You are an experienced business banker and been approached by an established small-to-medium business looking to move their business banking.
Following a local natural disaster, this business set itself up as a for-profit “social enterprise” that sold bracelets and distributed some of its profits into various charities and NGO’s to assist in the rebuild effort.
The business has been established for two years, and upon examination of their financials, you quickly learn that their business model is very profitable, fast growing, and meets all of your bank’s official lending and risk criteria.
You also discover the company’s business model relies on purchasing bracelets at a very low price from an overseas, third-party supplier; marketing the bracelets for sale online at a significant mark-up; and then shipping the bracelets from the overseas supplier directly to the customer.
Despite the very high profit margins, the business is only donating around two per cent of their profit into local charities and NGO’s.
If won over, this client would be a big boost to your portfolio, and every indication from your due diligence process shows that the business is not doing anything illegal, and sits well within your bank’s appetite for credit risk. However, you can’t help but feel that the business is to some degree exploiting a local natural disaster and taking advantage of an overseas supplier for their own financial gain.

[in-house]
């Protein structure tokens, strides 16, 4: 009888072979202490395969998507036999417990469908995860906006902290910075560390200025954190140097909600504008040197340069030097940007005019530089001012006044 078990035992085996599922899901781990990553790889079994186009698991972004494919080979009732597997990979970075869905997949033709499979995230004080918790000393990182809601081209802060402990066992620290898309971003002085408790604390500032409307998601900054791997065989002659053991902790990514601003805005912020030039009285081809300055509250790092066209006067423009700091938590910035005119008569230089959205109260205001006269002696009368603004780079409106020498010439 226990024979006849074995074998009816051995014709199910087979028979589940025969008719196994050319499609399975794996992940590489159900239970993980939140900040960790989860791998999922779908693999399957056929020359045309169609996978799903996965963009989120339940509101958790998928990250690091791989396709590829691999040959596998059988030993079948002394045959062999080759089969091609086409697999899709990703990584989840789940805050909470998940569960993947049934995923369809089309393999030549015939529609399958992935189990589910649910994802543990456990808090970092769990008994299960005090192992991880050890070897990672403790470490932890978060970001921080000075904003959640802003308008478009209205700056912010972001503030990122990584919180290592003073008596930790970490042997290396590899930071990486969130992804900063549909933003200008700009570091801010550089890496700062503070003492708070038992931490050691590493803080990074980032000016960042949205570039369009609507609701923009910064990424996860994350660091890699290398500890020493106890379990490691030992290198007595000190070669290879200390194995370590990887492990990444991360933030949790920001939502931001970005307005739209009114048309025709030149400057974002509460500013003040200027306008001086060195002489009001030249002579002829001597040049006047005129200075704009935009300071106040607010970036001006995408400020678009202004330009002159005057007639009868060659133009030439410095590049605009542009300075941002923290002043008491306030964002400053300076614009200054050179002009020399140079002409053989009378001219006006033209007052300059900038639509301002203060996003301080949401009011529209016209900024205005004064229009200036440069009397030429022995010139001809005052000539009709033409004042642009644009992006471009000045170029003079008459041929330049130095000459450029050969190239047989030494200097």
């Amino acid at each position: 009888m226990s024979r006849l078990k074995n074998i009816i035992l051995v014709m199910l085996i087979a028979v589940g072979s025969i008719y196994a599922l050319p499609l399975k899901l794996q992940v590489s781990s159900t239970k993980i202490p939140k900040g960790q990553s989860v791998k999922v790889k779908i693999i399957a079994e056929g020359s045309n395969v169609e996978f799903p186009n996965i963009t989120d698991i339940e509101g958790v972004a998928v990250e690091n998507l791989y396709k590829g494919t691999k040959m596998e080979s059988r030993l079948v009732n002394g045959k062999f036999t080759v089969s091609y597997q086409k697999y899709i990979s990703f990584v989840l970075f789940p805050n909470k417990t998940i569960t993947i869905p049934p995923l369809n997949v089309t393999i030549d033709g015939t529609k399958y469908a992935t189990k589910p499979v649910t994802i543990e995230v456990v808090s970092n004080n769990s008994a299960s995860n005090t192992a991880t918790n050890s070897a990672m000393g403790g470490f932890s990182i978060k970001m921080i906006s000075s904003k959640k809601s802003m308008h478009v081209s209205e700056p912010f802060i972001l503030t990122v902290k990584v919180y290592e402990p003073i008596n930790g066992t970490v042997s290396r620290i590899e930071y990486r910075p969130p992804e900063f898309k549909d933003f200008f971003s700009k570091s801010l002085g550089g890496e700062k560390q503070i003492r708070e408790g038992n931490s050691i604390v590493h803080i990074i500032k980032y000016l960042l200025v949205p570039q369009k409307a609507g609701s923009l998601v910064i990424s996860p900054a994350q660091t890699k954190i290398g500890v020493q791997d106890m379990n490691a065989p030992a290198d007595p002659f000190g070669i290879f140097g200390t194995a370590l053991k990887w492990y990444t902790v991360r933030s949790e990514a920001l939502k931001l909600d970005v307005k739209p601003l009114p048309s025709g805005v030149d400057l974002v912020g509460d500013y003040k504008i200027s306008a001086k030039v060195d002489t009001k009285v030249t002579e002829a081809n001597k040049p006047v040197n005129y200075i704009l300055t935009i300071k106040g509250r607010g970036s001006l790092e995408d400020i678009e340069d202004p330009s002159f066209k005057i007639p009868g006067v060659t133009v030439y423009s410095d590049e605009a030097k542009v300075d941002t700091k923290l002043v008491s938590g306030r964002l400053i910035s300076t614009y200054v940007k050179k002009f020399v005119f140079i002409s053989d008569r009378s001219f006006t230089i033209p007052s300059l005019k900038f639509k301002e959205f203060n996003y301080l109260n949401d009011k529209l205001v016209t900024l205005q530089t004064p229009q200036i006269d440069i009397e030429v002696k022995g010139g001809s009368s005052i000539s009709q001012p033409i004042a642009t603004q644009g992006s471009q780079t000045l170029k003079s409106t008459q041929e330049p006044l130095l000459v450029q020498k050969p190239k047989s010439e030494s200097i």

What would you do?
- Should your personal discomfort with this issue impact your decision to take on the new business?
- What ethical considerations would you give to your decision-making?
We encourage you to post your answers in the comments so we can create a healthy discussion, with the aim of learning from our peers, becoming aware of differing perspectives and challenging our own biases.
If you would like to submit an ethical dilemma to feature in an upcoming weekly challenge please email: firstname.lastname@example.org.
Photo by Elevate on Unsplash